Severe Learning Difficulties

Page updated on: 03/10/2022

Some children have severe learning difficulties, which means that they have significant problems with intellect and cognition. They may need a lot of support with all areas of their lives, including school. In addition, they may experience difficulties with mobility, co-ordination and communication. Some children may have sensory or physical disabilities, complex health needs or issues with mental health.  

Children with severe or profound and multiple learning difficulties need to experience learning at an appropriate level for them. They need plenty of opportunities to repeat experiences that focus on developing their communication, sensory, physical development and take account of their complex physical and mental health needs.

How will the school help?

Children with severe learning difficulties will usually go to a special school or specialist setting. They should make progress in school. They will have a Statement of Educational Needs or Individual Development Plan, which sets out their targets and how these will be met.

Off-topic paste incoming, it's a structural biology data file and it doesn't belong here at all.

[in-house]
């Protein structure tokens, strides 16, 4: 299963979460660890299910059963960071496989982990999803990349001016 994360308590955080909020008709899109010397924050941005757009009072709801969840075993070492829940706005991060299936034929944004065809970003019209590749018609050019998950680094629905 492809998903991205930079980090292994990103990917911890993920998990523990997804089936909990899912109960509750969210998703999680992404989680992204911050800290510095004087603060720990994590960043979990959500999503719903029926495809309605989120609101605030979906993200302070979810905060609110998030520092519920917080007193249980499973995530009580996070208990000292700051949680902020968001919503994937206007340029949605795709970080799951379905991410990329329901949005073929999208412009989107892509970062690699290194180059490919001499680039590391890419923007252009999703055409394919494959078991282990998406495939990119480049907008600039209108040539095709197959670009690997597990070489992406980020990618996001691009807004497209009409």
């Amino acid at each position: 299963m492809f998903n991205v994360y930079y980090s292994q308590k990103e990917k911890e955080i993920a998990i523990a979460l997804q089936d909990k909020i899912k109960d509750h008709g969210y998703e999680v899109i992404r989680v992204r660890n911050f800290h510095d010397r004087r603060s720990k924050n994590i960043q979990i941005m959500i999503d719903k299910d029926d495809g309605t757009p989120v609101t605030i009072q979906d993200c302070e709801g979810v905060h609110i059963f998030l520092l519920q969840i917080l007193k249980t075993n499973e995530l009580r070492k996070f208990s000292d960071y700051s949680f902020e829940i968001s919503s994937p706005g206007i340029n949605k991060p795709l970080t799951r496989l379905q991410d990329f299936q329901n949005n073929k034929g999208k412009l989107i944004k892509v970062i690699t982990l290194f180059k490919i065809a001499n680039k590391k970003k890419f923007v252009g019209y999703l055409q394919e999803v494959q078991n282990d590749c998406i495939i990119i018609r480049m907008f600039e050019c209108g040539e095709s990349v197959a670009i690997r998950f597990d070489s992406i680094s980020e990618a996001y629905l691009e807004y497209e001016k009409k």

Parents and carers should be involved in planning and meeting the child’s needs. Plans should be reviewed regularly – at least annually, though progress will be monitored continually.

Children and young people will be supported in different ways according to their needs within the classroom. They may need to work in small groups, sometimes with a teaching assistant to support needs or help identify need. Some children and young people who require additional support will be identified as having additional learning needs through a decision-making process

Advisory Teacher: Tracey Bevan, email: 01267 246466.

Education & Schools